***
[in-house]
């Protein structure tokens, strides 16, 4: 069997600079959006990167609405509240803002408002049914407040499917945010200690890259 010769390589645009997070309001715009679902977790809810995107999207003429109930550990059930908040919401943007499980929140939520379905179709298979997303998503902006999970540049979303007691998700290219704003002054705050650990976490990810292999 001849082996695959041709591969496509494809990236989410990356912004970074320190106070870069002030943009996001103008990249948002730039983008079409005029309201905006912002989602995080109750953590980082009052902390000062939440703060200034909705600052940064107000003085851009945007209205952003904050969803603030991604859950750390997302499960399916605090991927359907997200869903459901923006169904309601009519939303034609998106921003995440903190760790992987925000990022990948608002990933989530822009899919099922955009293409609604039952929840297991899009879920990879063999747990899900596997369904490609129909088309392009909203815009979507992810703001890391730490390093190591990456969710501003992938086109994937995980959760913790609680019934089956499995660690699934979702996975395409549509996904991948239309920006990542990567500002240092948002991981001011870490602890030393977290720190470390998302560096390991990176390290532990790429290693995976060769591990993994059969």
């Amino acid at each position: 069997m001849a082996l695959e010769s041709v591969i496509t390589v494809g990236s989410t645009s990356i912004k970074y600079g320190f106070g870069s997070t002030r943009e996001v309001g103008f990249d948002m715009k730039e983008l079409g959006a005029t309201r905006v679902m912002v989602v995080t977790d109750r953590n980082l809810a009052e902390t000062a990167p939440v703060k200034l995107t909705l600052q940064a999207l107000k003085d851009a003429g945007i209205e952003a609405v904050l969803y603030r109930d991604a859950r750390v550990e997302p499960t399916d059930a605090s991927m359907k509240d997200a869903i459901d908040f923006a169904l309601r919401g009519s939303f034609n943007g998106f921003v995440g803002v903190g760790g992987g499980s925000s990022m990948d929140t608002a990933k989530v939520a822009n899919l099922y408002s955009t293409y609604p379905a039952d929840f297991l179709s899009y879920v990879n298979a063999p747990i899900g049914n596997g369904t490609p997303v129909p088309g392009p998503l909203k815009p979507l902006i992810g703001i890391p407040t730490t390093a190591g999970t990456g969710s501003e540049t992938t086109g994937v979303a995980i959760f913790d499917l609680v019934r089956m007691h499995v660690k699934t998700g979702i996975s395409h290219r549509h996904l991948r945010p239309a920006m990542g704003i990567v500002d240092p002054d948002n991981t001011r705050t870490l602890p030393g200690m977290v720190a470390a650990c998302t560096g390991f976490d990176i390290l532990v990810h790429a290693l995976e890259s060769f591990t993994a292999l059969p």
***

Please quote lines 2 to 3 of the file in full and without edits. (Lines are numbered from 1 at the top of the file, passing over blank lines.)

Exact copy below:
């Protein structure tokens, strides 16, 4: 069997600079959006990167609405509240803002408002049914407040499917945010200690890259 010769390589645009997070309001715009679902977790809810995107999207003429109930550990059930908040919401943007499980929140939520379905179709298979997303998503902006999970540049979303007691998700290219704003002054705050650990976490990810292999 001849082996695959041709591969496509494809990236989410990356912004970074320190106070870069002030943009996001103008990249948002730039983008079409005029309201905006912002989602995080109750953590980082009052902390000062939440703060200034909705600052940064107000003085851009945007209205952003904050969803603030991604859950750390997302499960399916605090991927359907997200869903459901923006169904309601009519939303034609998106921003995440903190760790992987925000990022990948608002990933989530822009899919099922955009293409609604039952929840297991899009879920990879063999747990899900596997369904490609129909088309392009909203815009979507992810703001890391730490390093190591990456969710501003992938086109994937995980959760913790609680019934089956499995660690699934979702996975395409549509996904991948239309920006990542990567500002240092948002991981001011870490602890030393977290720190470390998302560096390991990176390290532990790429290693995976060769591990993994059969």
């Amino acid at each position: 069997m001849a082996l695959e010769s041709v591969i496509t390589v494809g990236s989410t645009s990356i912004k970074y600079g320190f106070g870069s997070t002030r943009e996001v309001g103008f990249d948002m715009k730039e983008l079409g959006a005029t309201r905006v679902m912002v989602v995080t977790d109750r953590n980082l809810a009052e902390t000062a990167p939440v703060k200034l995107t909705l600052q940064a999207l107000k003085d851009a003429g945007i209205e952003a609405v904050l969803y603030r109930d991604a859950r750390v550990e997302p499960t399916d059930a605090s991927m359907k509240d997200a869903i459901d908040f923006a169904l309601r919401g009519s939303f034609n943007g998106f921003v995440g803002v903190g760790g992987g499980s925000s990022m990948d929140t608002a990933k989530v939520a822009n899919l099922y408002s955009t293409y609604p379905a039952d929840f297991l179709s899009y879920v990879n298979a063999p747990i899900g049914n596997g369904t490609p997303v129909p088309g392009p998503l909203k815009p979507l902006i992810g703001i890391p407040t730490t390093a190591g999970t990456g969710s501003e540049t992938t086109g994937v979303a995980i959760f913790d499917l609680v019934r089956m007691h499995v660690k699934t998700g979702i996975s395409h290219r549509h996904l991948r945010p239309a920006m990542g704003i990567v500002d240092p002054d948002n991981t001011r705050t870490l602890p030393g200690m977290v720190a470390a650990c998302t560096g390991f976490d990176i390290l532990v990810h790429a290693l995976e890259s060769f591990t993994a292999l059969p």